“Lord, help me to meet you today. Shake up my expectations and help me to follow you more fully.”
I’ve gone back and forth, and back and forth about publishing this post. Because, let’s be honest, a lady’s not supposed to talk about politics, religion or money. But then, when have I ever followed the rules when it comes to that. But my final push to publish this post came when I was having…
Today’s readings are very cohesive in their message. Many times over the centuries, and in modern times as well, faith has been manipulated as a tool to divide people for political ends. This has never been the message of Jesus. The Daily Meditation by Word Among Us is a fitting description of God’s teaching spanning both the Old and New Testaments.
DAILY MEDITATION: ISAIAH 56:1, 6-7
My house shall be called a house of prayer for all peoples. (Isaiah 56:7)
All of today’s readings tell us that God’s salvation is meant for everyone. The prophet Isaiah speaks of foreigners who will join themselves to the Lord (56:6). The psalmist declares, “May the peoples praise you, O God” (Psalm 67:6). Jesus praises a Canaanite woman’s faith (Matthew 15:28). And Paul, apostle to the Gentiles, proclaims that God wants to “have mercy upon all” (Romans 11:32).
For the Jewish people in today’s first reading, this must have been difficult to accept. They had just returned from exile to discover foreigners living in their holy city, Jerusalem. Their covenant told them that they were set apart as a holy people chosen by God. So how could “impure” Gentiles be living on their land? They forgot that God had chosen them by his grace, not just for their own sake, but to bring his light to every nation.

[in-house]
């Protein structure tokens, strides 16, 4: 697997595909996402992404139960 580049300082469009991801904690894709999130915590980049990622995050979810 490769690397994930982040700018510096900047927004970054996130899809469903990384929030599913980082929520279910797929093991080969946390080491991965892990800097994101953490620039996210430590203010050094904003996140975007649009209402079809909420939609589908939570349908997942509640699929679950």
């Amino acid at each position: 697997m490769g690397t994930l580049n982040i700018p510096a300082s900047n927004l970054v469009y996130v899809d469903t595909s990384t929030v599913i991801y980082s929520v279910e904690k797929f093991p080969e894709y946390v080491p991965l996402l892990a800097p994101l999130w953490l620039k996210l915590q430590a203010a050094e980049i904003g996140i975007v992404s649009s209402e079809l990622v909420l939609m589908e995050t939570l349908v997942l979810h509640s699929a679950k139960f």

This call became increasingly clear in the early Church. Initially, all of Jesus’ followers were Jewish. But as Gentiles came to believe in the Lord, the Jewish Christians began to understand that God’s plan of salvation was far bigger than they had expected. Learning to live and work and pray alongside Gentiles could not have been easy. But they, like us, had to allow God’s grace to help them love each other. The result? The diverse, beautiful, sometimes messy Church we know today.
Jesus wants his Church to be a house of prayer for all nations so that every person can belong to his family. He sees people who are searching for hope, meaning, and a place to meet God, and he is asking us to draw them in, to be the loving, welcoming face of the Church. May we always be open to everyone who is seeking the Lord, and through us, may God’s grace flow out to the entire world!
“Jesus, help me to show everyone the love that you have given me.”
Psalm 67:2-3, 5-6, 8 Romans 11:13-15, 29-32 Matthew 15:21-28
The daily reading on Tuesday of this week includes one of Jesus’ most astounding and difficult teachings. In Matthew 5: 43-48, He tells us it is not enough to love our neighbors. Jesus tells us that we must love our enemies and pray for those who persecute us! And not only that but that we must be perfect as our heavenly Father is perfect! People who are perfect!? How can this be? Just read a history book or even just the news lately. Perfect? We are only human hence my question as the title of this piece. Below is the meditation from Word Among Us ( June 16th) which actually addresses this question beautifully.